i wrote two essays for college app (no prompt) but i don't know which one is better..
please pick the better one and let me know how i can fix it...
i really want this to be as perfect as possible..
THE FIRST ONE
'South Korean students disciplined following after-school fight," read the headline on the Atlanta Journal Constitution newspaper. The bitterness of rivalries between ABCs (American Born Corean) and FOBs (Fresh Off the Boat, implying Korean-born Korean Americans) had been apparent ever since the first wave of FOB influx in 2006. With each clique extremely critical of the other, fists fights with police involvements became a routine; the article was just another of many. How ridiculous is it, I thought, that racism within the Korean ethnic group somehow was more widespread than those from outside the Korean ethnicity? If Koreans can't respect people of same heritage and culture, how then could we expect non-Koreans to respect us?
Pushing back the chair, I stood, summoning twelve pairs of eyes of the most prominent Korean men within the Atlanta Korean community, all dressed in suits and in stern frowns. "I would like to present a proposal to the board of Atlanta Korean American Youth Center as the president of the student executive committee." Ears perked; eyes widened. "It is vital that we address the racial issue between ABCs and FOBs. It is a matter beyond the violence that humiliates and imperils the Korean community as a whole. It questions the value of heritage, unity under culture, and pride in ethnicity." A few heads nodded. "And the proposal?" the President requested, his eyebrows raised. "The proposal is a response to the hopes I see of unification. What lacks is a catalyst, an opportunity for both parties to mingle in one location under a shared interest, a party." The silence broke; the frowners now chuckled. "A party?" One jeered. "Yes, a party. The entertaining ambience will attract Korean-American high school students of both groups. It will be an imitation of Prom: the grand hall, the DJ, the disco balls and party lights, the dresses and tuxes," I stood my ground. "And your estimated number of participants, Ms. Lee?" the President asked genuinely. My stomach dropped. I feared a low turnout; students might even deem the entire event itself stupid; it may have only a minor affect on the racial issue, if any. Concealing the doubt I shared with the audience, I persuaded firmly "A hundred students. We miss 100% of the shots we don't take."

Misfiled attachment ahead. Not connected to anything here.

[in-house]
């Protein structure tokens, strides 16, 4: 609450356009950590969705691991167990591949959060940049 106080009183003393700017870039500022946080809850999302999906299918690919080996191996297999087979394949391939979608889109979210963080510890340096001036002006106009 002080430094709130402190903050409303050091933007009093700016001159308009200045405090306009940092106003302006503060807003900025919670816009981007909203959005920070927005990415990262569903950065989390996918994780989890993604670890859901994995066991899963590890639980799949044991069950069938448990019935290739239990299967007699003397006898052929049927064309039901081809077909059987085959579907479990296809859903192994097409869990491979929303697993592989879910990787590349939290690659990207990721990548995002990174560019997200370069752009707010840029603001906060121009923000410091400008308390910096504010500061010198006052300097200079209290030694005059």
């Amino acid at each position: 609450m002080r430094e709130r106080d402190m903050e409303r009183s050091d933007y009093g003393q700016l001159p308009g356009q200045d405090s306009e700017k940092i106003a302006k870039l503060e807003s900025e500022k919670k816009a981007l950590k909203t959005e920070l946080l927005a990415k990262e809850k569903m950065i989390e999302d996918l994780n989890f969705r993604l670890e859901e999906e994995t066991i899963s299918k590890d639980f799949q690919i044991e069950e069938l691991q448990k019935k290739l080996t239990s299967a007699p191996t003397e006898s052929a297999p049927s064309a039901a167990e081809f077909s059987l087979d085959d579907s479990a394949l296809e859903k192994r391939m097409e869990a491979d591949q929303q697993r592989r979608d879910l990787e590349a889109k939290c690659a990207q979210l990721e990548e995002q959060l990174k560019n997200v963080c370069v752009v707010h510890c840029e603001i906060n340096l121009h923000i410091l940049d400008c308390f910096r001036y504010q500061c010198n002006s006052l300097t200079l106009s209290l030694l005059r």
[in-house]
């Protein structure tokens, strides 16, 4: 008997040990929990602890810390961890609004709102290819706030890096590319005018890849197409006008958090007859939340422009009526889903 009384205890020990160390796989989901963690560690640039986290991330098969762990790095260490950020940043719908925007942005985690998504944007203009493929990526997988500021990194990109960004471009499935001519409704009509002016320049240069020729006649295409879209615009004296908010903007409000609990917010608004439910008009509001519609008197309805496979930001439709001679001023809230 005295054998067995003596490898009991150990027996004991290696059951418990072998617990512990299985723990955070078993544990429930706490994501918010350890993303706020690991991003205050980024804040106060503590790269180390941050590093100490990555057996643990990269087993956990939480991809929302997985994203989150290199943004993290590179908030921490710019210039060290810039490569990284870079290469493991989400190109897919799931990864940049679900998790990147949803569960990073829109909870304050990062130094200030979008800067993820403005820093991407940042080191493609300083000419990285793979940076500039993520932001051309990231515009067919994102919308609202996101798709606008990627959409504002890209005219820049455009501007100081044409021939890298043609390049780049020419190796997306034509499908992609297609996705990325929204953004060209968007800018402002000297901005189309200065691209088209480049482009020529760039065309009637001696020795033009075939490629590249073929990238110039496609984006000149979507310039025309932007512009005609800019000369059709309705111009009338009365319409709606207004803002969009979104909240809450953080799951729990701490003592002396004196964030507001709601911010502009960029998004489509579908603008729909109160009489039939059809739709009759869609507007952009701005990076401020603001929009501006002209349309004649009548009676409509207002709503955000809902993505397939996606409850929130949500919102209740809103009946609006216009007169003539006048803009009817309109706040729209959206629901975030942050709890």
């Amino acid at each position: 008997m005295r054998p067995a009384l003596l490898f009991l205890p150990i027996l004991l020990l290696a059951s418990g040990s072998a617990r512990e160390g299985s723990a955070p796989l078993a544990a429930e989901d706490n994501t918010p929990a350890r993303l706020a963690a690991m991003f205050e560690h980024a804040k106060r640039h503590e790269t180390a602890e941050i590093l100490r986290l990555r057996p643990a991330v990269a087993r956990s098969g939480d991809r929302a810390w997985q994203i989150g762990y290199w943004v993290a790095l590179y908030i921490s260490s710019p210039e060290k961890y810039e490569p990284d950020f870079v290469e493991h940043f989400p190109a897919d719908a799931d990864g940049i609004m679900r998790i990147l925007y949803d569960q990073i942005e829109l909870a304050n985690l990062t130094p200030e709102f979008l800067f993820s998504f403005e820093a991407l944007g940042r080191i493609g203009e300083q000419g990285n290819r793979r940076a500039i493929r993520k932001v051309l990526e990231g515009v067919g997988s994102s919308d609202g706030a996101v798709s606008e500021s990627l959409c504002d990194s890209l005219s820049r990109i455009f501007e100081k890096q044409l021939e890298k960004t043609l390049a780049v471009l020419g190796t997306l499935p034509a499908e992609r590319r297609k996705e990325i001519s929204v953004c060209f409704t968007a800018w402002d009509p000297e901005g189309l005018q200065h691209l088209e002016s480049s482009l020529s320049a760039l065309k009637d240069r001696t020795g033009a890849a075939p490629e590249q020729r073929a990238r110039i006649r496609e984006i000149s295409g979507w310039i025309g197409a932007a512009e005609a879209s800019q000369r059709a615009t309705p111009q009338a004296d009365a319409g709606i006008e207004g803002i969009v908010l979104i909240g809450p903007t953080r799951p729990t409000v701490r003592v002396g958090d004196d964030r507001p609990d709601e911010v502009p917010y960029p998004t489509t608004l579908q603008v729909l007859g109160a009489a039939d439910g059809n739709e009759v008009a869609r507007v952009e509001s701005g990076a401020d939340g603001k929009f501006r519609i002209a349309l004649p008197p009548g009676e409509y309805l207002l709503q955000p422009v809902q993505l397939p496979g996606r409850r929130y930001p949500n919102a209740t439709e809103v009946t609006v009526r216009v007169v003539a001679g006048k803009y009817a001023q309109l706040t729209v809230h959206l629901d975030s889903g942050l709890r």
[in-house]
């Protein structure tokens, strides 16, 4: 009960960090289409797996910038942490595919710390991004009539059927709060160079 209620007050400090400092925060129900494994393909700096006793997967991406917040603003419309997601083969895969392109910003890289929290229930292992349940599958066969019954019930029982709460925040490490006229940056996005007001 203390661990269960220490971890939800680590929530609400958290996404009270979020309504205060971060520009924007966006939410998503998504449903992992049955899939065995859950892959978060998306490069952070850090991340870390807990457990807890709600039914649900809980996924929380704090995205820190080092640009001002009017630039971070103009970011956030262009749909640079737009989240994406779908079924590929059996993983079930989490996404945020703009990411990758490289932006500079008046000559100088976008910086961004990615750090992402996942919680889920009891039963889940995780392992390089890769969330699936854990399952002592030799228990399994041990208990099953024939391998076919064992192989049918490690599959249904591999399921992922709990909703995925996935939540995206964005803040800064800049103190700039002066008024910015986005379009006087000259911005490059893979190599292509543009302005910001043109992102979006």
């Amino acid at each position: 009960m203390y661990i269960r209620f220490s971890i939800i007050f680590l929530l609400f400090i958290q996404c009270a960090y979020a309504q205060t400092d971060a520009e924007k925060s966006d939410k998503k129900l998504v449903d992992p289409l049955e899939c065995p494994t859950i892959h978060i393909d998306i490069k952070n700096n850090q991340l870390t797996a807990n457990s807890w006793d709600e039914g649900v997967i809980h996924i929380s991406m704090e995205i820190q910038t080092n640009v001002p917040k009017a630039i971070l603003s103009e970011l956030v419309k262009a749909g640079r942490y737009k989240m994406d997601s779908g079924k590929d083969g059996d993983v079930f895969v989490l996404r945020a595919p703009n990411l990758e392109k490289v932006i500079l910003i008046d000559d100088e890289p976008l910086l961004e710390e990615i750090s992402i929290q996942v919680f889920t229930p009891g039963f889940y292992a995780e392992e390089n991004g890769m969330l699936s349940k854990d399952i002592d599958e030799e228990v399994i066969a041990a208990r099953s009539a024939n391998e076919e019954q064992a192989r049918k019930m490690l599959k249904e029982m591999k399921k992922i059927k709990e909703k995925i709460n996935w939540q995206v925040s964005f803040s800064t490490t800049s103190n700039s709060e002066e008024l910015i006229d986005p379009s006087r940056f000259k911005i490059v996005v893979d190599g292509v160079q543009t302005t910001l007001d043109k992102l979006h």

Instead, we took the shot and made a hit far better than anticipated. There was a turnout of over 350 students; it won its place in the project agenda as a permanent biannual event due to high popularity and demand; violence within Korean community significantly swindled. With this, even greater results followed: the articles became a rarity, and the Korean minority race gained stronger voice within the international community. Altogether, it resurrected the meaning of a community, mending our weakness and rebuilding our strength, cohered by the same native heritage towards a defined identification of Korean Americans. But beyond the direct repercussions, it was proof that when self-confidence is met with perseverance to stand against the unconventional, impossible is made possible.